It is great that the AMS is able to conduct this competition which values and encourages mathematical talent. While sports are usually celebrated, it is wonderful that students interested in mathematics can also be encouraged. I sincerely hope that many more students gain the opportunity to participate in this competition.
"Thank you so much for the opportunity of Who Wants to Be a Mathematician. We had a GREAT time. What a cool way to promote mathematics."
"In the far reaches of Montana, it seems we do a lot of traveling. The trip was wonderful, and we certainly enjoyed the competition."
"Thank you for the fun competition. The cheering section loved it, also!"
"We had a blast!! I've been teaching for 28 years now and this was one of the best times in my teaching career."
Eight students came from all over Montana to play Who Wants to Be a Mathematician and to hear Ken Ono (University of Wisconsin) talk about some higherlevel mathematics. The talk and game took place on September 17 at the University of Montana in Missoula.
Pictured above, left to right are:
Ono began the morning by telling the crowd of over 150 students and teachers that mathematics is a vibrant subject into which many people are doing research. Ken explained some of his research in number theory.
Who Wants to Be a Mathematician

Both games were decided on the last question. In game one, Casey Donoven won by answering the final question  about prime numbers  correctly. Many of the contestants brought large rooting sections from their schools, which added a lot of excitement to both games, but Casey's contingent from Havre High School was the most vocal. Thus, a large number of Havre Blue Ponies expressed their happiness with the outcome of game one.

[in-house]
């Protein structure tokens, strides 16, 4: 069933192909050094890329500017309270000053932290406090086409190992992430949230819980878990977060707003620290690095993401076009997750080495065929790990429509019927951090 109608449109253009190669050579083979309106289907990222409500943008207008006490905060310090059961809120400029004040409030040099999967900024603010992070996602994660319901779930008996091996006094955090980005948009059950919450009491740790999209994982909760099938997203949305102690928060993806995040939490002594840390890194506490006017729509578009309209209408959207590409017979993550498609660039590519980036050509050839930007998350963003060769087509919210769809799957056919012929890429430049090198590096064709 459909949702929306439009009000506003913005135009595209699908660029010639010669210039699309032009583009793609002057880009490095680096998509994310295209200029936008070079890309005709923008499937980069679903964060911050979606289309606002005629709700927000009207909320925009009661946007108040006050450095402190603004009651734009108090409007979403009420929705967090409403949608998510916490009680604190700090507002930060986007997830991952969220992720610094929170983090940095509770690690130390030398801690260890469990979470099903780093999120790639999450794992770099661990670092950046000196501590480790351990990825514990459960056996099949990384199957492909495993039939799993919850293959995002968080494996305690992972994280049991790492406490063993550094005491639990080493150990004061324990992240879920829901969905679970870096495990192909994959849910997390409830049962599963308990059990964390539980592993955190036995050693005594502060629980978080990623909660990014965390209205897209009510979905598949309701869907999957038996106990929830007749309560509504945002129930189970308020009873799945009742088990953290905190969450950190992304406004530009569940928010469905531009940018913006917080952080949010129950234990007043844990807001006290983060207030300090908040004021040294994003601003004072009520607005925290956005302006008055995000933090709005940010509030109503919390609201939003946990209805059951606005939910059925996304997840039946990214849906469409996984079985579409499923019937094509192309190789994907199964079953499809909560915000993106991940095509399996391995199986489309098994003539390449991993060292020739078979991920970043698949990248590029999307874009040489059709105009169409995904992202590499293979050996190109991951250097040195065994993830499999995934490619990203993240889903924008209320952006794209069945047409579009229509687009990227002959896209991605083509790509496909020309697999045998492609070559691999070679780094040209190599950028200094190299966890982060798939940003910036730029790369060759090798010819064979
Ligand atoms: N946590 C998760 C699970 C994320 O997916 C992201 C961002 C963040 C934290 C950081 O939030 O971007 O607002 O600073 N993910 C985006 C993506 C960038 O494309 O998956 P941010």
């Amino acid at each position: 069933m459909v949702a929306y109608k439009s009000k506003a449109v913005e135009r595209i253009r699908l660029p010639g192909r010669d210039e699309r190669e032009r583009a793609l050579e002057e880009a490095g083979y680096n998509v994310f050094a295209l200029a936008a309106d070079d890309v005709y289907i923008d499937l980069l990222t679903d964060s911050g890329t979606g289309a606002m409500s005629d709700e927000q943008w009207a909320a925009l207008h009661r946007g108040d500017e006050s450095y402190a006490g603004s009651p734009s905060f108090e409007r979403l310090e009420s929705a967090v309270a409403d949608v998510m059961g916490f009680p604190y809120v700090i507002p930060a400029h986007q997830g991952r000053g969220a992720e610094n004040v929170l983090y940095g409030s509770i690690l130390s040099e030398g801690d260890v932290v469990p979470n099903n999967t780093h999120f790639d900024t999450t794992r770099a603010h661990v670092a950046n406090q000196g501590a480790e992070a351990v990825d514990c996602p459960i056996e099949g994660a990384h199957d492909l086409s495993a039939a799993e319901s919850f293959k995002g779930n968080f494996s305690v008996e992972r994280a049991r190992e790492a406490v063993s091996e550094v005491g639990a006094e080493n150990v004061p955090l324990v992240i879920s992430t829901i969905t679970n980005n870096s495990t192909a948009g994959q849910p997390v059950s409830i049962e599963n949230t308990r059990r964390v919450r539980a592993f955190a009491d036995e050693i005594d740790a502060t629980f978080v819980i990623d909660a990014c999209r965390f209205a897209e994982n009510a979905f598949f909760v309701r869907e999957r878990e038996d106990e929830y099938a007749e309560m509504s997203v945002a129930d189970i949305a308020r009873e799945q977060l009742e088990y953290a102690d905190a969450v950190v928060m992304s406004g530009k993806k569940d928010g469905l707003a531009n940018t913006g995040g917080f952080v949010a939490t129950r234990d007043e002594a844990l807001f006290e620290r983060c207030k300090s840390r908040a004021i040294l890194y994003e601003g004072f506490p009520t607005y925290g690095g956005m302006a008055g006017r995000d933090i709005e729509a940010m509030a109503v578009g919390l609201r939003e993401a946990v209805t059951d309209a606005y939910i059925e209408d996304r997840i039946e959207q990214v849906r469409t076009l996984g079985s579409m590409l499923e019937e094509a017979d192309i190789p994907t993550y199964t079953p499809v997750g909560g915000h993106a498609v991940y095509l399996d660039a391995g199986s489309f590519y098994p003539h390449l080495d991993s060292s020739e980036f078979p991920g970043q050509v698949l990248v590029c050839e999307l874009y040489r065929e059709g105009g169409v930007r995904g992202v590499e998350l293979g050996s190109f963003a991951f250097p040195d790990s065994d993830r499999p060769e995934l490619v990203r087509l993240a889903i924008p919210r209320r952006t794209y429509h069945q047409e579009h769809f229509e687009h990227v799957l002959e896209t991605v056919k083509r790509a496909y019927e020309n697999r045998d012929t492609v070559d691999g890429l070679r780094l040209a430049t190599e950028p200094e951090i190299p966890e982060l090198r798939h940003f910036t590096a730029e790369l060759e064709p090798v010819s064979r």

In game two, Steven Green got off to a slow start, but came on strong late in the game to win and earn his way into the Bonus Round and a chance at the $2000 question with Casey. 





The two game winners had three suspenseful minutes in which to make their decisions. At the end of the three minutes, the audience members were polled for their preference, but there was no clear favorite among the choices. Both Casey and Steven made the same choice and it was not correct, so unfortunately neither student won the $2000. 

They each won the new TINspire CAS graphing calculator, however.
Here are the prizes won by all eight contestants:
Although many students, teachers, and rooting sections have come a long way to take part in Who Wants to Be a Mathematician in the past six years, the distance traveled by Courtney Peck, her teacher, and sister  more than 600 miles  is believed to be a record.
The AMS thanks David Patterson of the University's Department of Mathematical Sciences who made all the local arrangements for the game; the National Science Foundation for the Distinguished Teaching Scholar's Grant held by Ken Ono which provided travel for this outreach event; and sponsors Texas Instruments, Maplesoft, and John Wiley and Sons for their continued generous support of Who Wants to Be a Mathematician.
Photographs by Who Wants to Be a Mathematician judge and cocreator Bill Butterworth of the DePaul University Department of Mathematical Sciences.